College of Computing Assistant Professor Bo Chen, Computer Science, and his graduate students presented two posters at the 41st IEEE Symposium on Security and Privacy, which took place online May 18 to 21, 2020.
Since 1980, the IEEE Symposium on Security and Privacy has been the premier forum for presenting developments in computer security and electronic privacy, and for bringing together researchers and practitioners in the field.
His research focuses on applied cryptography and data security and he investigates novel techniques to protect sensitive data in mobile devices/flash storage media and cloud infrastructures. Chen is also interested in designing novel techniques to ensure security and privacy of big data.
Chen will serve as general chair for the First EAI International Conference on Applied Cryptography in Computer and Communications (AC3), which will be held in Xiamen, China, in May 2021.
Visit Chen’s faculty website here.
Poster: A Secure Plausibly Deniable System for Mobile Devices against Multi-snapshot Adversaries
Authors: Bo Chen, Niusen Chen
Abstract: Mobile computing devices have been used broadly to store, manage and process critical data. To protect confidentiality of stored data, major mobile operating systems provide full disk encryption, which relies on traditional encryption and requires keeping the decryption keys secret. This however, may not be true as an active attacker may coerce victims for decryption keys. Plausibly deniable encryption (PDE) can defend against such a coercive attacker by disguising the secret keys with decoy keys. Leveraging concept of PDE, various PDE systems have been built for mobile devices. However, a practical PDE system is still missing which can be compatible with mainstream mobile devices and, meanwhile, remains secure when facing a strong multi- snapshot adversary. This work fills this gap by designing the first mobile PDE system against the multi-snapshot adversaries.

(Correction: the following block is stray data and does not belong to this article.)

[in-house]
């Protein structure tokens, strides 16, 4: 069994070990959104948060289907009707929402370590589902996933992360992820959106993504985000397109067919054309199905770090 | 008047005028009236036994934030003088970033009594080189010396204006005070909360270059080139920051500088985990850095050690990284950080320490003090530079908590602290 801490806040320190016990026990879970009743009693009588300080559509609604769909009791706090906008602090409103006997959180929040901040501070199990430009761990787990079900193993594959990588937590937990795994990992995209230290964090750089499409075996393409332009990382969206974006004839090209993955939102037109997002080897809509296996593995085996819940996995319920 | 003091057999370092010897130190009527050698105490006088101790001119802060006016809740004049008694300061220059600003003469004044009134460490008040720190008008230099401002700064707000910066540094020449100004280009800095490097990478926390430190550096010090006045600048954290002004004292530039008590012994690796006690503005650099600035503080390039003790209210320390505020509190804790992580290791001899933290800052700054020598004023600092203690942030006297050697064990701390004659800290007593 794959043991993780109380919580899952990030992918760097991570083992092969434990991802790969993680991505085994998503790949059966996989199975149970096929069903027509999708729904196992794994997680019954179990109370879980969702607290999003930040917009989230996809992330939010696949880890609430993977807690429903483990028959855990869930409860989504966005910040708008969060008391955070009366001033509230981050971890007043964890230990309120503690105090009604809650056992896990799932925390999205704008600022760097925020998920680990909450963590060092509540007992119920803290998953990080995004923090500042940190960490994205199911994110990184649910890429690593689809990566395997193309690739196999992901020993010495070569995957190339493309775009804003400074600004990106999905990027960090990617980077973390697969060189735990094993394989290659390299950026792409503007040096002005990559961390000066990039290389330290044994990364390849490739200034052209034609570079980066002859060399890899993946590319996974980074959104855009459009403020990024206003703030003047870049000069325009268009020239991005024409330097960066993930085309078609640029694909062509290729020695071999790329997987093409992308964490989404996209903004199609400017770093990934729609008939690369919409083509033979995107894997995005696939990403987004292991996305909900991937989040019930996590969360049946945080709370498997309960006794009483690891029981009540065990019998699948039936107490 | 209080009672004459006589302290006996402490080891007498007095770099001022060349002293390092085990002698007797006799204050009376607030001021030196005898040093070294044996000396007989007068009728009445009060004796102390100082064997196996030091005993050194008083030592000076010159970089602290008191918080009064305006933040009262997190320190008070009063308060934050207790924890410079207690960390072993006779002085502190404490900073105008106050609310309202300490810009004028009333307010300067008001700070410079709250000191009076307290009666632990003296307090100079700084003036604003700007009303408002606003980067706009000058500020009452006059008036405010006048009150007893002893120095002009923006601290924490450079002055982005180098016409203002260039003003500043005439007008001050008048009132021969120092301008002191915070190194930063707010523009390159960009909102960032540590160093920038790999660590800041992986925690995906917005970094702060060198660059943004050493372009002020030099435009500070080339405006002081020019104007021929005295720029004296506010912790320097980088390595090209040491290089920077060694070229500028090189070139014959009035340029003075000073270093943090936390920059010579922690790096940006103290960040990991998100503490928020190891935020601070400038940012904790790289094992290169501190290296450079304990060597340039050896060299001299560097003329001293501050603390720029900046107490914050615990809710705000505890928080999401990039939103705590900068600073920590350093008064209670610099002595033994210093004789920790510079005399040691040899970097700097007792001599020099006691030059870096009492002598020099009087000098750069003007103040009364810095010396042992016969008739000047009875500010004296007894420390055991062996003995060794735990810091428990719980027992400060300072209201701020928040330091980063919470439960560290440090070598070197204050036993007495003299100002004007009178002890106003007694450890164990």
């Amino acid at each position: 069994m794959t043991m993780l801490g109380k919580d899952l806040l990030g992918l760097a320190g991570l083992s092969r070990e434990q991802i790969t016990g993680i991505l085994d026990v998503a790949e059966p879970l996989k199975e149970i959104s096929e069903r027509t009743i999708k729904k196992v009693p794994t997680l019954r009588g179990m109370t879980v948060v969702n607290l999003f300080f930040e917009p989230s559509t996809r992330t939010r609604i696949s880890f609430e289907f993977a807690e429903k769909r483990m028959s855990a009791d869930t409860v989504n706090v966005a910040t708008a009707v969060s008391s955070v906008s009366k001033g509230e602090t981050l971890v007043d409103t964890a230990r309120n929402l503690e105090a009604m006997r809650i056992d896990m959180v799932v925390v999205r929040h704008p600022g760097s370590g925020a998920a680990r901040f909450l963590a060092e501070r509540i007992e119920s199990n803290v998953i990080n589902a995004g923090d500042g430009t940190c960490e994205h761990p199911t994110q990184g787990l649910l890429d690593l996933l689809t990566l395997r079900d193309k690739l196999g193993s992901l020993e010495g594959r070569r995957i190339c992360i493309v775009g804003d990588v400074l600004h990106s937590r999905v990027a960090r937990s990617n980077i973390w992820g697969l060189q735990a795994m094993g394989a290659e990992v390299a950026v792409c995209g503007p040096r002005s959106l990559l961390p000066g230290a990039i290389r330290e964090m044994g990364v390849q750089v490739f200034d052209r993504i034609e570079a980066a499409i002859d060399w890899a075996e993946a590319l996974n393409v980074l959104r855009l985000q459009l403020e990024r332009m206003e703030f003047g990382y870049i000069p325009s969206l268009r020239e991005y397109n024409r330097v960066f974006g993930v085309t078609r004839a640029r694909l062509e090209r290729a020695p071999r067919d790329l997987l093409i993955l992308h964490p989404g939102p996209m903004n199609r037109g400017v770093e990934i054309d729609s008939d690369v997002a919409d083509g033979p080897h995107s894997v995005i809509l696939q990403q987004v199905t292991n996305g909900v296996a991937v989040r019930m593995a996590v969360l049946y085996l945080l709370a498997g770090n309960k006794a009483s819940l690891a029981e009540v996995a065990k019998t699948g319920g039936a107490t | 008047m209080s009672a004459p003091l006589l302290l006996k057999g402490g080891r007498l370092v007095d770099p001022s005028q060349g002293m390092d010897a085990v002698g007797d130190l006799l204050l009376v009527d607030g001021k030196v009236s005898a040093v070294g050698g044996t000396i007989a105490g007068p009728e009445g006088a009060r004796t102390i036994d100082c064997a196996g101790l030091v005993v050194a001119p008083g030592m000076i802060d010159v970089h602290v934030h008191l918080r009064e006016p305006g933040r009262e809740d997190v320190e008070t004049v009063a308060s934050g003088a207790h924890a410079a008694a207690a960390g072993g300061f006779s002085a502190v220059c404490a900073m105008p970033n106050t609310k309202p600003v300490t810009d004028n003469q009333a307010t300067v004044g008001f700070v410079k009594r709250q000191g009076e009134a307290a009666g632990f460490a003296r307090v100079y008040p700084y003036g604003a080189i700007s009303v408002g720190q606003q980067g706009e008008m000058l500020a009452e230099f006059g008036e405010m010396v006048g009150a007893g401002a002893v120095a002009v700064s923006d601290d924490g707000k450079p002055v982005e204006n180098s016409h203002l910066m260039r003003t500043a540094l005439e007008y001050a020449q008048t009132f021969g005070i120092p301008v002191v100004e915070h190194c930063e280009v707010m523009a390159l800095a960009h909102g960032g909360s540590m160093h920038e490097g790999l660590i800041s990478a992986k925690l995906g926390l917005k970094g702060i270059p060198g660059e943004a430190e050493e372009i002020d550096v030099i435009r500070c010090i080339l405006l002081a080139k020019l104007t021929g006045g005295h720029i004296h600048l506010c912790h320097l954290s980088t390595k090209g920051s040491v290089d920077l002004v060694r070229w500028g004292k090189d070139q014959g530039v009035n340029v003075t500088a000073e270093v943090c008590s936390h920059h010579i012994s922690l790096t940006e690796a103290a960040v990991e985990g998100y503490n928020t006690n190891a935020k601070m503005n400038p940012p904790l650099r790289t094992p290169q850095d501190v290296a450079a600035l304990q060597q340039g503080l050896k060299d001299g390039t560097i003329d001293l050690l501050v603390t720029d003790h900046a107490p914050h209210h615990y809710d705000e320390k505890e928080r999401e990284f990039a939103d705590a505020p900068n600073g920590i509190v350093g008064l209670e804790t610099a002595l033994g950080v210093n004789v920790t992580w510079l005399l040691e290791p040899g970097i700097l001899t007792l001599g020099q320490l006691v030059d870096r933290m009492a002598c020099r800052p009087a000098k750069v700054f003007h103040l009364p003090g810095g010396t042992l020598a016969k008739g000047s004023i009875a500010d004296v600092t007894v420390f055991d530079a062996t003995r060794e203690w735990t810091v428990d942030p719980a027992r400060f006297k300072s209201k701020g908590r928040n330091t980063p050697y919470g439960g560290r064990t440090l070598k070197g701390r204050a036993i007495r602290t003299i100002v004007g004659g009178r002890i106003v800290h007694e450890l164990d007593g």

Poster: Incorporating Malware Detection into Flash Translation Layer
Authors: Wen Xie, Niusen Chen, Bo Chen
Abstract: OS-level malware may compromise OS and obtain root privilege. Detecting this type of strong malware is challeng- ing, since it can easily hide its intrusion behaviors or even subvert the malware detection software (or malware detector). Having observed that flash storage devices have been used broadly by computing devices today, we propose to move the malware detector to the flash translation layer (FTL), located inside a flash storage device. Due to physical isolation provided by the FTL, the OS-level malware can neither subvert our malware detector, nor hide its access behaviors from our malware detector.
The 41st IEEE Symposium on Security and Privacy was sponsored by the IEEE Computer Society Technical Committee on Security and Privacy in cooperation with the International Association for Cryptologic Research. The Symposium was May 18-20, 2020, and the Security and Privacy Workshops were May 21, 2020.